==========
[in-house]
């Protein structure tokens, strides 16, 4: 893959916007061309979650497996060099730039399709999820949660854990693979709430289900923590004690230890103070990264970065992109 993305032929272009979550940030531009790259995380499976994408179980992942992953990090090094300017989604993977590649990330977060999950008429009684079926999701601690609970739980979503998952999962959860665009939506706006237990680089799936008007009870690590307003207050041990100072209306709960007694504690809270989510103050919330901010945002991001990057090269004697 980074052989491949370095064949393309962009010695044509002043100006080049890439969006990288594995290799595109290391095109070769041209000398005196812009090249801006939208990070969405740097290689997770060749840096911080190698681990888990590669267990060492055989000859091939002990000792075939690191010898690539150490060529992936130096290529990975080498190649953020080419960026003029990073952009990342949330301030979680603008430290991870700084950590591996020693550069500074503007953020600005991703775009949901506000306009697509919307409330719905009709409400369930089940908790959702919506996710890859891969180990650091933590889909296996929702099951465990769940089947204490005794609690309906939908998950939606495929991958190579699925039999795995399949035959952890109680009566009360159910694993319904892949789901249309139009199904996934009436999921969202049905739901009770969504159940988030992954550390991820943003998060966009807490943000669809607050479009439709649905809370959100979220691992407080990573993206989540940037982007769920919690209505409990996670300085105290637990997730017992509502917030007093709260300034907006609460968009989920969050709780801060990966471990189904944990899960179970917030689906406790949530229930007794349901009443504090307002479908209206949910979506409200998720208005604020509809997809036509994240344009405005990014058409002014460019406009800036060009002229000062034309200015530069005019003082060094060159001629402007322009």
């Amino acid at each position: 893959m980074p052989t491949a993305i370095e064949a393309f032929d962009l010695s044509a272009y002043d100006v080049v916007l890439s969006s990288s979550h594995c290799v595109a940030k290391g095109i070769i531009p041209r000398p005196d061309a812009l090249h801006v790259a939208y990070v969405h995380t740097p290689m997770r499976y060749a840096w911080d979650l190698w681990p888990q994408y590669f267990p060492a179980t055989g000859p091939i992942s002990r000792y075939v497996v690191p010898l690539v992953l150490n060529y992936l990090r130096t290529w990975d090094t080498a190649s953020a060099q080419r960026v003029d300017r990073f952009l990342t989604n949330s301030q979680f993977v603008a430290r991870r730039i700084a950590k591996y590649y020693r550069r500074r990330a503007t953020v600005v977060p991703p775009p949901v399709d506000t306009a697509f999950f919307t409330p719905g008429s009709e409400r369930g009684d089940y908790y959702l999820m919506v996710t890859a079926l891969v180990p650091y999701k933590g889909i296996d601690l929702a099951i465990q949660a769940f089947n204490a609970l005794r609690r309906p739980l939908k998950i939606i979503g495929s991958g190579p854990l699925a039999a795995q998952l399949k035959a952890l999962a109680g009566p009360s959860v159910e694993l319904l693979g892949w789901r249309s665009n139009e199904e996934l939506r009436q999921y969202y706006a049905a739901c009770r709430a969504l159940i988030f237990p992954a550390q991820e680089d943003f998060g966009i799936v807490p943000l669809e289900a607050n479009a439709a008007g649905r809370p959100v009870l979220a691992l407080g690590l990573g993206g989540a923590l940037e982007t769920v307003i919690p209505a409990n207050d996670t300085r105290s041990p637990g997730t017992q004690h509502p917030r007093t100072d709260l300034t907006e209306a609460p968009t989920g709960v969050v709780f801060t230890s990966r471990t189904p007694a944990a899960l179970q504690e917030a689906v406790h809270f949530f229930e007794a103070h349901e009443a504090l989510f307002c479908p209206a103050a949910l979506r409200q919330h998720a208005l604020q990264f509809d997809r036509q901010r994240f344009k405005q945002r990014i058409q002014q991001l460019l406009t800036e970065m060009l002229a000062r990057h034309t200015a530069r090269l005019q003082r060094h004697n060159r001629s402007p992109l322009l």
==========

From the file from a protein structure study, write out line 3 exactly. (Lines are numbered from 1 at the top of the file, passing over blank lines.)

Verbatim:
């Amino acid at each position: 893959m980074p052989t491949a993305i370095e064949a393309f032929d962009l010695s044509a272009y002043d100006v080049v916007l890439s969006s990288s979550h594995c290799v595109a940030k290391g095109i070769i531009p041209r000398p005196d061309a812009l090249h801006v790259a939208y990070v969405h995380t740097p290689m997770r499976y060749a840096w911080d979650l190698w681990p888990q994408y590669f267990p060492a179980t055989g000859p091939i992942s002990r000792y075939v497996v690191p010898l690539v992953l150490n060529y992936l990090r130096t290529w990975d090094t080498a190649s953020a060099q080419r960026v003029d300017r990073f952009l990342t989604n949330s301030q979680f993977v603008a430290r991870r730039i700084a950590k591996y590649y020693r550069r500074r990330a503007t953020v600005v977060p991703p775009p949901v399709d506000t306009a697509f999950f919307t409330p719905g008429s009709e409400r369930g009684d089940y908790y959702l999820m919506v996710t890859a079926l891969v180990p650091y999701k933590g889909i296996d601690l929702a099951i465990q949660a769940f089947n204490a609970l005794r609690r309906p739980l939908k998950i939606i979503g495929s991958g190579p854990l699925a039999a795995q998952l399949k035959a952890l999962a109680g009566p009360s959860v159910e694993l319904l693979g892949w789901r249309s665009n139009e199904e996934l939506r009436q999921y969202y706006a049905a739901c009770r709430a969504l159940i988030f237990p992954a550390q991820e680089d943003f998060g966009i799936v807490p943000l669809e289900a607050n479009a439709a008007g649905r809370p959100v009870l979220a691992l407080g690590l990573g993206g989540a923590l940037e982007t769920v307003i919690p209505a409990n207050d996670t300085r105290s041990p637990g997730t017992q004690h509502p917030r007093t100072d709260l300034t907006e209306a609460p968009t989920g709960v969050v709780f801060t230890s990966r471990t189904p007694a944990a899960l179970q504690e917030a689906v406790h809270f949530f229930e007794a103070h349901e009443a504090l989510f307002c479908p209206a103050a949910l979506r409200q919330h998720a208005l604020q990264f509809d997809r036509q901010r994240f344009k405005q945002r990014i058409q002014q991001l460019l406009t800036e970065m060009l002229a000062r990057h034309t200015a530069r090269l005019q003082r060094h004697n060159r001629s402007p992109l322009l």